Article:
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  14. WOW! Wonderful how you and your husband and family are all workign together to live and love and support each other. Throuhg any event in your life knowing that you and your husband and family can work together is a blessing and I am sure a great strengthening bond between the two of you. I would love to do more homesteading and we live off grid and do many things very simplely. I have a soap and candle business on etsy and this post is very inspiring to me. We have had chickens and I would love to have goats, yet much depends on what my husband is also desiring. Thanks so much for sharing and may your business continue to grow and it's so great to see God gives you what you need...and may even fufill desires of your heart in the process! Alisha

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  15. I love reading your posts like these. Thank you. Daisy xxxx

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  16. Tonya, thanks for the post. We're definately going to check out your store. Our oldest daughter already has a store on Etsy. Please feel free to stop by and take a look:

    www.homespunhandmaiden.etsy.com

    Also, you can get a new drillpress on Lowe's for about $120, but I would try Craigslist. We found one at a garage sale for $40-- it's old but does the trick. Blessings!

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  17. I too am a home school mom with simple needs, trying to prioritize well. Creativity is the key. And what a blessing that life is richer when we simplify. Thanks for sharing your example!

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  18. "you can only knit so many gnomes in a day"...I totally understand. I got frustrated at one point, and then I learned, like you did that sewing and other forms of creating go a little more time efficiently. Thanks fo rsharing this with us. It is so nice to hear your stories.

    :)Lisa

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  19. Thanks for posting this. It has been very helpful to me (and, obviously many others!). I hope your business continues to grow right alongside all of these other 'hand-grown' businesses that seem to be popping up!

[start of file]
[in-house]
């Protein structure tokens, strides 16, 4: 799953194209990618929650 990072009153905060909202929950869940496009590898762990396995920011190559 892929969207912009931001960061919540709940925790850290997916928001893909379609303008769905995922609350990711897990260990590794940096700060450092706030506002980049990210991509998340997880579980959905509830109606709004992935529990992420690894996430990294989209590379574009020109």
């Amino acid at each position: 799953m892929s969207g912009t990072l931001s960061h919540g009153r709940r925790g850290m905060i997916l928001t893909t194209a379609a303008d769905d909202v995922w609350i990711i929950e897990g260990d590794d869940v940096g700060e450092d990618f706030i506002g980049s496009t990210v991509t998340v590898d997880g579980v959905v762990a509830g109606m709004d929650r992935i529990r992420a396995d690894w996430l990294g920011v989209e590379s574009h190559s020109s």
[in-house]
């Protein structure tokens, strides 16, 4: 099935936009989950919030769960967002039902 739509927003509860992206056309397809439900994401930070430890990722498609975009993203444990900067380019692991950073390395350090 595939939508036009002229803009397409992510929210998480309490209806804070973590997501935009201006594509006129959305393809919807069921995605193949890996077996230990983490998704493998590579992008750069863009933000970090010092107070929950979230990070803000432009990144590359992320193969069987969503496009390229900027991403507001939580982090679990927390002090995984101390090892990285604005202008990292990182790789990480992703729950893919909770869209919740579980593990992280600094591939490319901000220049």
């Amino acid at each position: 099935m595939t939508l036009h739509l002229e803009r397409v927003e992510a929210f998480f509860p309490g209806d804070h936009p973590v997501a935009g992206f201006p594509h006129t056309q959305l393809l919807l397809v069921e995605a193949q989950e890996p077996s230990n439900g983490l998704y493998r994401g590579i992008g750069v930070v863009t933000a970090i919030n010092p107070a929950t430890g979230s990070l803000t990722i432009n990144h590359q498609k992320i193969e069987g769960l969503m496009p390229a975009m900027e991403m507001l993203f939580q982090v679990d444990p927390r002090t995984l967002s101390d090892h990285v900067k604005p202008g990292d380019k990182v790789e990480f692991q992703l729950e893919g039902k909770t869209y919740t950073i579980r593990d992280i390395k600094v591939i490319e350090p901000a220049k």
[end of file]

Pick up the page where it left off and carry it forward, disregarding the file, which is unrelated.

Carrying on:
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  20. So interesting to read your story. I particularly like what you wrote here -"Instead we do things very simply, one piece at a time, one day at a time, work consistently, and keep the faith.". I find that to be a wonderful sort of short-hand for how we want to live life - very inspiring. I wish you continued success with your family business.

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  21. Ah ha! THIS is the post I've been looking for! I spent an absorbent amount of time reading over your blog today, and finally came across a post I was hoping to find--on what you do to keep your family together and your dad home. I just find this SO inspiring!!! We've been working hard on our etsy shop (http://homenstead.etsy.com) to make it be the key for us to, to work at home together, but when I hit a low, I love finding and reading stories like yours! What an amazing work your family is! :) I am so happy after spending the day reading your blog--that means you are really doing something right with your lifestyle choices and family!!:)

    May you continue to be such a strong example in a sad world and may God continue to bless your family abundantly!! I feel blessed to have had the chance to get to 'know' your family through your blog! KEEP it up! :)

    Love,
    Mary
    http://lundkids.blogspot.com